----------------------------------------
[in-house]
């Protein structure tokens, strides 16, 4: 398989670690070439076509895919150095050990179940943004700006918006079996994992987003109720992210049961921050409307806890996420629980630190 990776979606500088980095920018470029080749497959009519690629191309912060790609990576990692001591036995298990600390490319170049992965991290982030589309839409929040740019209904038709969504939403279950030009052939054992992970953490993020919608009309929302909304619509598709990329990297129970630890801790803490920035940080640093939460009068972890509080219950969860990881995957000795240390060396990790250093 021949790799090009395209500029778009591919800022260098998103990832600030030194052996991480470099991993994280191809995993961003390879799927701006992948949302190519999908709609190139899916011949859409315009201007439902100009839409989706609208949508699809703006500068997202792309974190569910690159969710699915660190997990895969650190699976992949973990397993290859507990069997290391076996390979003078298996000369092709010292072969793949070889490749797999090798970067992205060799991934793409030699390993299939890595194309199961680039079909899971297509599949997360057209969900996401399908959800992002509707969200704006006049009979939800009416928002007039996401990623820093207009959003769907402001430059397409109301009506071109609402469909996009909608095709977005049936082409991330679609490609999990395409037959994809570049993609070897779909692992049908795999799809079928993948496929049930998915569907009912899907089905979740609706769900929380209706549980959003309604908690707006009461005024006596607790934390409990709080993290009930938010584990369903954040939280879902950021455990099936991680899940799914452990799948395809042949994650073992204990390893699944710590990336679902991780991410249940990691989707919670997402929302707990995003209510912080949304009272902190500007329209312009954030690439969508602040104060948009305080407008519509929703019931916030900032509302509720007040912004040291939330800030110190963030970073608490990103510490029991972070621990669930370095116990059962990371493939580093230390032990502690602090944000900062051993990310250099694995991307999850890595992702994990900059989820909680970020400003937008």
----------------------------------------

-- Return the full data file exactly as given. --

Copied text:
[in-house]
């Protein structure tokens, strides 16, 4: 398989670690070439076509895919150095050990179940943004700006918006079996994992987003109720992210049961921050409307806890996420629980630190 990776979606500088980095920018470029080749497959009519690629191309912060790609990576990692001591036995298990600390490319170049992965991290982030589309839409929040740019209904038709969504939403279950030009052939054992992970953490993020919608009309929302909304619509598709990329990297129970630890801790803490920035940080640093939460009068972890509080219950969860990881995957000795240390060396990790250093 021949790799090009395209500029778009591919800022260098998103990832600030030194052996991480470099991993994280191809995993961003390879799927701006992948949302190519999908709609190139899916011949859409315009201007439902100009839409989706609208949508699809703006500068997202792309974190569910690159969710699915660190997990895969650190699976992949973990397993290859507990069997290391076996390979003078298996000369092709010292072969793949070889490749797999090798970067992205060799991934793409030699390993299939890595194309199961680039079909899971297509599949997360057209969900996401399908959800992002509707969200704006006049009979939800009416928002007039996401990623820093207009959003769907402001430059397409109301009506071109609402469909996009909608095709977005049936082409991330679609490609999990395409037959994809570049993609070897779909692992049908795999799809079928993948496929049930998915569907009912899907089905979740609706769900929380209706549980959003309604908690707006009461005024006596607790934390409990709080993290009930938010584990369903954040939280879902950021455990099936991680899940799914452990799948395809042949994650073992204990390893699944710590990336679902991780991410249940990691989707919670997402929302707990995003209510912080949304009272902190500007329209312009954030690439969508602040104060948009305080407008519509929703019931916030900032509302509720007040912004040291939330800030110190963030970073608490990103510490029991972070621990669930370095116990059962990371493939580093230390032990502690602090944000900062051993990310250099694995991307999850890595992702994990900059989820909680970020400003937008």